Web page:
|US20020067100 *||Jun 30, 2001||Jun 6, 2002||Frank Rieck||Solenoid valve|
|US20050188824 *||Mar 6, 2003||Sep 1, 2005||Bae Systems Plc||Apparatus for mixing explosive materials and for filling of ordnance|
|US20090266443 *||Dec 11, 2007||Oct 29, 2009||Oliver Browne-Wilkinson||Liquid dispensing devices with dispensed quantity control|
|US20090278699 *||May 12, 2008||Nov 12, 2009||John Vander Horst||Recreational vehicle holding tank sensor probe|
|US20140305547 *||Apr 10, 2013||Oct 16, 2014||Jeffrey M. Grunewald||Device for efficiently transferring a beverage from a dispenser to a container|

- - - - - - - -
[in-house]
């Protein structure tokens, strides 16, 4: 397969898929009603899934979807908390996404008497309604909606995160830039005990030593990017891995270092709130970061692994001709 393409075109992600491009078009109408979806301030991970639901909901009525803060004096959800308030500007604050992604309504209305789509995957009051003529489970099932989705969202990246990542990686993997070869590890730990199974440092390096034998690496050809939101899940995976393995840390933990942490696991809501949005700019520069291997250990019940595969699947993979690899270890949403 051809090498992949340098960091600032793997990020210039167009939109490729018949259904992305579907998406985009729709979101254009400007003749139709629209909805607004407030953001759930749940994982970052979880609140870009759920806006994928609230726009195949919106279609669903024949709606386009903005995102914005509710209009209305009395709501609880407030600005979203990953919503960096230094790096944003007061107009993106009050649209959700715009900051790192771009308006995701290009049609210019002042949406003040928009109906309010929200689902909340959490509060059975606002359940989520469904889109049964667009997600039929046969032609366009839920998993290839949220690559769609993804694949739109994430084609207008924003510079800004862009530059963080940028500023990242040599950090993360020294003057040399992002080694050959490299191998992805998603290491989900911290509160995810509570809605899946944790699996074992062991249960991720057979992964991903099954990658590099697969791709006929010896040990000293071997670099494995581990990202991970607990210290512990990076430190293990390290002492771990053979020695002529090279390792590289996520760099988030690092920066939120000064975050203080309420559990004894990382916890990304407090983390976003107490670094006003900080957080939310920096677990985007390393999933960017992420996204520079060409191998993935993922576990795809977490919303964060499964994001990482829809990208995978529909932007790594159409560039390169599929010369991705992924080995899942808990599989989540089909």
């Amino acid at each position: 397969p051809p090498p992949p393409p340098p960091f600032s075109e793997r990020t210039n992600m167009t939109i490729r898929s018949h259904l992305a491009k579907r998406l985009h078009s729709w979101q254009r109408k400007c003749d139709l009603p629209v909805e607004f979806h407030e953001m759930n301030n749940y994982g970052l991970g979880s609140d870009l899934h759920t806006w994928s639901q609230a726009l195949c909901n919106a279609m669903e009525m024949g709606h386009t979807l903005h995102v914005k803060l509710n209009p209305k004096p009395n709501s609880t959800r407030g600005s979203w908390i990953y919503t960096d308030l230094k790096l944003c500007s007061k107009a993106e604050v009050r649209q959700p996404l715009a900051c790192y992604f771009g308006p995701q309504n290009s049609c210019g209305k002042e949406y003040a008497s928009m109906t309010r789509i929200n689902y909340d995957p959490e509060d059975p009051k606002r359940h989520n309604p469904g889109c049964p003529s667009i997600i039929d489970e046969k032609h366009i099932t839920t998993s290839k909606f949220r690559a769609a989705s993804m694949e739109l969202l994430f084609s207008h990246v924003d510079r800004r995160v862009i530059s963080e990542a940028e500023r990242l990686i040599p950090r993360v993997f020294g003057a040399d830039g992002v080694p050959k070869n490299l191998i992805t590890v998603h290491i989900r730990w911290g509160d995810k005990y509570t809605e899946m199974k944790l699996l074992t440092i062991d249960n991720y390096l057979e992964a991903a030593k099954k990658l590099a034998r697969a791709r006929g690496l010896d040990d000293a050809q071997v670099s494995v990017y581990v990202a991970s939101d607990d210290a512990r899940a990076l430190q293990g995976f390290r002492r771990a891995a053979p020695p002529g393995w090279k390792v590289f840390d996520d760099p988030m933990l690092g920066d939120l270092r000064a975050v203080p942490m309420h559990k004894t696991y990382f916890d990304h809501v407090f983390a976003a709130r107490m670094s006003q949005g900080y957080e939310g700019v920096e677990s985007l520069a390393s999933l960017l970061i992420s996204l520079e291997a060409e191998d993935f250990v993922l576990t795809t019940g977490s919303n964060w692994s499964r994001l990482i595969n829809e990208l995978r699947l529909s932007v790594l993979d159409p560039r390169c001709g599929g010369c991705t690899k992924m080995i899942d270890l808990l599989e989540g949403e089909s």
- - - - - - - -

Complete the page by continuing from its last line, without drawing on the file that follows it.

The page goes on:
|WO2008072012A3 *||Dec 11, 2007||Oct 2, 2008||Oliver Browne-Wilkinson||Liquid dispensing devices with dispensed quantity control|
|U.S. Classification||141/198, 141/192, 73/294, 73/304.00R, 340/620, 141/95, 141/367, 141/360|
|International Classification||B67D3/04, B67D1/12|
|Cooperative Classification||B67D1/1238, B67D3/043|
|European Classification||B67D1/12B6D, B67D3/04D|
|Nov 12, 1993||REMI||Maintenance fee reminder mailed|
|Mar 6, 1994||LAPS||Lapse for failure to pay maintenance fees|
|May 17, 1994||FP||Expired due to failure to pay maintenance fee|
Effective date: 19940306